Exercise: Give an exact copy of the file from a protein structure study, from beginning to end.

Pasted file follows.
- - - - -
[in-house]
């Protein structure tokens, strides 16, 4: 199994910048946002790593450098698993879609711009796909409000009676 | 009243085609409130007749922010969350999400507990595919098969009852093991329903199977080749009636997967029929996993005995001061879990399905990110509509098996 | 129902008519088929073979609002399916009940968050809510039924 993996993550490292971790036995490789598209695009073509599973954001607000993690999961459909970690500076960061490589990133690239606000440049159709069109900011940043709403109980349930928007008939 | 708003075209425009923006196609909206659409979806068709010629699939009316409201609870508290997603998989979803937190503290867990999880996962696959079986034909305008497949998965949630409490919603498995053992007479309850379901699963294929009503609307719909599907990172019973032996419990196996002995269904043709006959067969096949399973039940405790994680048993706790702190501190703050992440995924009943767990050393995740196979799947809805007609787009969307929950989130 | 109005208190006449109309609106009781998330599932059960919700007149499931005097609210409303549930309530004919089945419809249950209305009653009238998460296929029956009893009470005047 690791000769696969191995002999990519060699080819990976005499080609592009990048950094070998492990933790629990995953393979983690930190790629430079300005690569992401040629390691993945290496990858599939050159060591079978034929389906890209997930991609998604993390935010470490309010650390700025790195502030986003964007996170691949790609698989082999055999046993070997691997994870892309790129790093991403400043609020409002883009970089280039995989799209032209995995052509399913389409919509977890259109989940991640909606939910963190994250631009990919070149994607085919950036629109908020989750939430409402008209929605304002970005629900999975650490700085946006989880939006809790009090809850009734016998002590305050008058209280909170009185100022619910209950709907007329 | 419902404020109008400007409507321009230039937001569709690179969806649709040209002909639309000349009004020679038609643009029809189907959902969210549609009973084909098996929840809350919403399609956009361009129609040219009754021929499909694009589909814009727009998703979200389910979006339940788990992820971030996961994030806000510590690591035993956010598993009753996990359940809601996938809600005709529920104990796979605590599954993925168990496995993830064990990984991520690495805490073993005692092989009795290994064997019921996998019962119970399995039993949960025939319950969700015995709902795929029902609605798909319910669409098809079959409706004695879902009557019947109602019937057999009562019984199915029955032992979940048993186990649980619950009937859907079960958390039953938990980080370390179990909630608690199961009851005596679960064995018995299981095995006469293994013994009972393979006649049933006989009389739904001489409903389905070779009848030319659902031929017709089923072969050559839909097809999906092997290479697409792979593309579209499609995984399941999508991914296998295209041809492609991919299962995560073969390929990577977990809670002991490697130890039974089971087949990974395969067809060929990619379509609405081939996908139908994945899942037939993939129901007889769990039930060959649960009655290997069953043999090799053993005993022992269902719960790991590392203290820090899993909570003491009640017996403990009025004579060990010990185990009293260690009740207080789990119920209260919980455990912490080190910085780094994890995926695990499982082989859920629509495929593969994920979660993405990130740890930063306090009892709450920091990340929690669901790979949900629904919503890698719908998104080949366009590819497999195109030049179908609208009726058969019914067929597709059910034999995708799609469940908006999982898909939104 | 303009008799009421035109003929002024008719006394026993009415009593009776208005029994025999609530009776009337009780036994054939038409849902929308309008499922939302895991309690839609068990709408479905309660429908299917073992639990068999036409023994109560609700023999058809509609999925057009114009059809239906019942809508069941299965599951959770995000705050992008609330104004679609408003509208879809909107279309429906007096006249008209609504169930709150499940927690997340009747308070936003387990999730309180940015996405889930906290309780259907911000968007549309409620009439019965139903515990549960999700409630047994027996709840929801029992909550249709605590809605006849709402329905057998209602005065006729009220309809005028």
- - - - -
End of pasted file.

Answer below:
[in-house]
């Protein structure tokens, strides 16, 4: 199994910048946002790593450098698993879609711009796909409000009676 | 009243085609409130007749922010969350999400507990595919098969009852093991329903199977080749009636997967029929996993005995001061879990399905990110509509098996 | 129902008519088929073979609002399916009940968050809510039924 993996993550490292971790036995490789598209695009073509599973954001607000993690999961459909970690500076960061490589990133690239606000440049159709069109900011940043709403109980349930928007008939 | 708003075209425009923006196609909206659409979806068709010629699939009316409201609870508290997603998989979803937190503290867990999880996962696959079986034909305008497949998965949630409490919603498995053992007479309850379901699963294929009503609307719909599907990172019973032996419990196996002995269904043709006959067969096949399973039940405790994680048993706790702190501190703050992440995924009943767990050393995740196979799947809805007609787009969307929950989130 | 109005208190006449109309609106009781998330599932059960919700007149499931005097609210409303549930309530004919089945419809249950209305009653009238998460296929029956009893009470005047 690791000769696969191995002999990519060699080819990976005499080609592009990048950094070998492990933790629990995953393979983690930190790629430079300005690569992401040629390691993945290496990858599939050159060591079978034929389906890209997930991609998604993390935010470490309010650390700025790195502030986003964007996170691949790609698989082999055999046993070997691997994870892309790129790093991403400043609020409002883009970089280039995989799209032209995995052509399913389409919509977890259109989940991640909606939910963190994250631009990919070149994607085919950036629109908020989750939430409402008209929605304002970005629900999975650490700085946006989880939006809790009090809850009734016998002590305050008058209280909170009185100022619910209950709907007329 | 419902404020109008400007409507321009230039937001569709690179969806649709040209002909639309000349009004020679038609643009029809189907959902969210549609009973084909098996929840809350919403399609956009361009129609040219009754021929499909694009589909814009727009998703979200389910979006339940788990992820971030996961994030806000510590690591035993956010598993009753996990359940809601996938809600005709529920104990796979605590599954993925168990496995993830064990990984991520690495805490073993005692092989009795290994064997019921996998019962119970399995039993949960025939319950969700015995709902795929029902609605798909319910669409098809079959409706004695879902009557019947109602019937057999009562019984199915029955032992979940048993186990649980619950009937859907079960958390039953938990980080370390179990909630608690199961009851005596679960064995018995299981095995006469293994013994009972393979006649049933006989009389739904001489409903389905070779009848030319659902031929017709089923072969050559839909097809999906092997290479697409792979593309579209499609995984399941999508991914296998295209041809492609991919299962995560073969390929990577977990809670002991490697130890039974089971087949990974395969067809060929990619379509609405081939996908139908994945899942037939993939129901007889769990039930060959649960009655290997069953043999090799053993005993022992269902719960790991590392203290820090899993909570003491009640017996403990009025004579060990010990185990009293260690009740207080789990119920209260919980455990912490080190910085780094994890995926695990499982082989859920629509495929593969994920979660993405990130740890930063306090009892709450920091990340929690669901790979949900629904919503890698719908998104080949366009590819497999195109030049179908609208009726058969019914067929597709059910034999995708799609469940908006999982898909939104 | 303009008799009421035109003929002024008719006394026993009415009593009776208005029994025999609530009776009337009780036994054939038409849902929308309008499922939302895991309690839609068990709408479905309660429908299917073992639990068999036409023994109560609700023999058809509609999925057009114009059809239906019942809508069941299965599951959770995000705050992008609330104004679609408003509208879809909107279309429906007096006249008209609504169930709150499940927690997340009747308070936003387990999730309180940015996405889930906290309780259907911000968007549309409620009439019965139903515990549960999700409630047994027996709840929801029992909550249709605590809605006849709402329905057998209602005065006729009220309809005028």